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What Is the Fear and Greed Index?


An initial draft of this article was created by NerdWallet using automation technology, then thoroughly reviewed, edited and fact-checked by NerdWallet’s human writers and editors.

The Fear and Greed Index (developed by CNN Business) is a measure of investor sentiment, which ranges from extreme fear to extreme greed. The thinking is that “excessive fear” leads to lower stock prices, and “too much greed” leads to higher stock prices, according to the index. Thus, it can help investors determine whether stocks are priced fairly.

How does the Fear and Greed Index work?

The index — a score from 0 to 100 — is calculated by analyzing seven different indicators that measure market volatility, investor sentiment and other factors that impact the stock market.

The seven indicators are:

  1. Market Momentum: This measures the performance of the S&P 500 index against the moving average over the past 125 days. If the S&P 500 index is rising, it indicates that investors are optimistic about the economy and the stock market.

  2. Stock Price Strength: This measures the number of stocks on the New York Stock Exchange (NYSE) that are trading at their 52-week highs, compared to the number of stocks trading at their 52-week lows. More highs than lows indicates that the market is strong and investors are optimistic.

  3. Stock Price Breadth: This measures the number of stocks that are rising versus falling. If more stocks are rising, it indicates that investors are bullish.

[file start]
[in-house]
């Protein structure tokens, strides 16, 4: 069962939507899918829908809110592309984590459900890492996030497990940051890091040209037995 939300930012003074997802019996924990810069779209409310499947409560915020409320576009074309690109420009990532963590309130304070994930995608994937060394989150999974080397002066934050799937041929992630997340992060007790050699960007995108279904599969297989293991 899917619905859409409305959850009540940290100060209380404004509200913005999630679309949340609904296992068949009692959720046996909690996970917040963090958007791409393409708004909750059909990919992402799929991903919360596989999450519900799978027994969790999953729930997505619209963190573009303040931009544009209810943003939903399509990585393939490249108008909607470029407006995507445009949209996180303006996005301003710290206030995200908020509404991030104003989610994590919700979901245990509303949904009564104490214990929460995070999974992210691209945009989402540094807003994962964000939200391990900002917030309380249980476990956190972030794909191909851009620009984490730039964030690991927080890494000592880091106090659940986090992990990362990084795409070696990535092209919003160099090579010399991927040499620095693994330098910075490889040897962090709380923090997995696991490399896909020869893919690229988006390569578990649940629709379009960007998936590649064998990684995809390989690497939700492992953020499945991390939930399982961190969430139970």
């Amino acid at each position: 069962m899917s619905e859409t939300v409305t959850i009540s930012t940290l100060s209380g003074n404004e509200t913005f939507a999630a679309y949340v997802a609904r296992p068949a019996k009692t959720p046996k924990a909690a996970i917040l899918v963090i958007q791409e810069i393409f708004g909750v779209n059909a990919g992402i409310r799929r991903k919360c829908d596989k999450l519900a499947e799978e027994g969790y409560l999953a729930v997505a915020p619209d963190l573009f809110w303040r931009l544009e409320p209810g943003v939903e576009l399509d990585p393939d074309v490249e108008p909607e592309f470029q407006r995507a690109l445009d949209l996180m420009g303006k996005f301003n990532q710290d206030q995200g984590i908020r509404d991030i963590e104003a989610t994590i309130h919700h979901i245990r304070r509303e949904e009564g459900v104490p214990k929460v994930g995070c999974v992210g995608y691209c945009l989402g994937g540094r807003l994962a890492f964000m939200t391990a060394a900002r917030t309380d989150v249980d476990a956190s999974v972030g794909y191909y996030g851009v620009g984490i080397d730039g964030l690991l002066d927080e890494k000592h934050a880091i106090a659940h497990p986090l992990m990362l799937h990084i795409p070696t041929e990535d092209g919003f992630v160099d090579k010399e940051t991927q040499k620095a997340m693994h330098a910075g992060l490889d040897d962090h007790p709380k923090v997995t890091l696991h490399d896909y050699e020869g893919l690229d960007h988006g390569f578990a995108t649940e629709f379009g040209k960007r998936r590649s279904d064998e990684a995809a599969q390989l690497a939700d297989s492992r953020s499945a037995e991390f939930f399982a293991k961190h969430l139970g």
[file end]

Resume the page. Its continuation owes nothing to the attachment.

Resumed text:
4. Put and Call Options: This measures the ratio of put options (which are like a contract that gives the owner the option to sell an underlying asset) to call options (which gives the owner the option to buy an underlying security). If more investors are buying put options, it indicates that they are trying to protect their investments against a potential downturn in the market.

  5. Junk Bond Demand: This measures the difference in yields between high-risk, high-yield junk bonds and safer government bonds. Increasing demand for high-yield bonds indicates that investors are willing to take on more risk, which the index factors as a sign of “greed.”

  6. Market Volatility: This references the Cboe Volatility Index (VIX), a predictive measure of expected changes in the S&P 500 Index options over the next 30 days. Over time, a low VIX index indicates a bull market and high index indicates a bear market.

  7. Safe Haven Demand: This measures the demand for Treasury bonds compared to riskier stocks. If the demand for bonds is higher, it indicates that investors are fearful and are seeking safe havens to protect their investments.

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How is the Fear and Greed Index used?

The Fear and Greed Index is used by investors to gauge the overall sentiment of the market and to help make informed decisions about buying or selling stocks.

Each indicator is given equal weight in determining an index between 0 and 100. When the index is high — showing greed or extreme greed — it indicates that investors are optimistic and are buying stocks. When the index is low — showing fear or extreme fear — it indicates that investors are fearful and are selling stocks.

For example, in March 2020 at the beginning of the COVID-19 pandemic, the Fear and Greed Index dropped to an annual low of 2. This was due to the uncertainty and fear surrounding the pandemic, including a travel ban. Investors moved to sell their stocks and seek safe havens, and the stock market experienced a significant decline.

Limitations of the Fear and Greed Index

While the Fear and Greed Index can be a useful tool for investors, it is not a perfect indicator of market sentiment. The index is based on a limited number of indicators and doesn’t predict other factors that can impact the stock market, such as geopolitical events and economic data.

The Fear and Greed Index is also not the only tool that investors use to assess the market’s mood.



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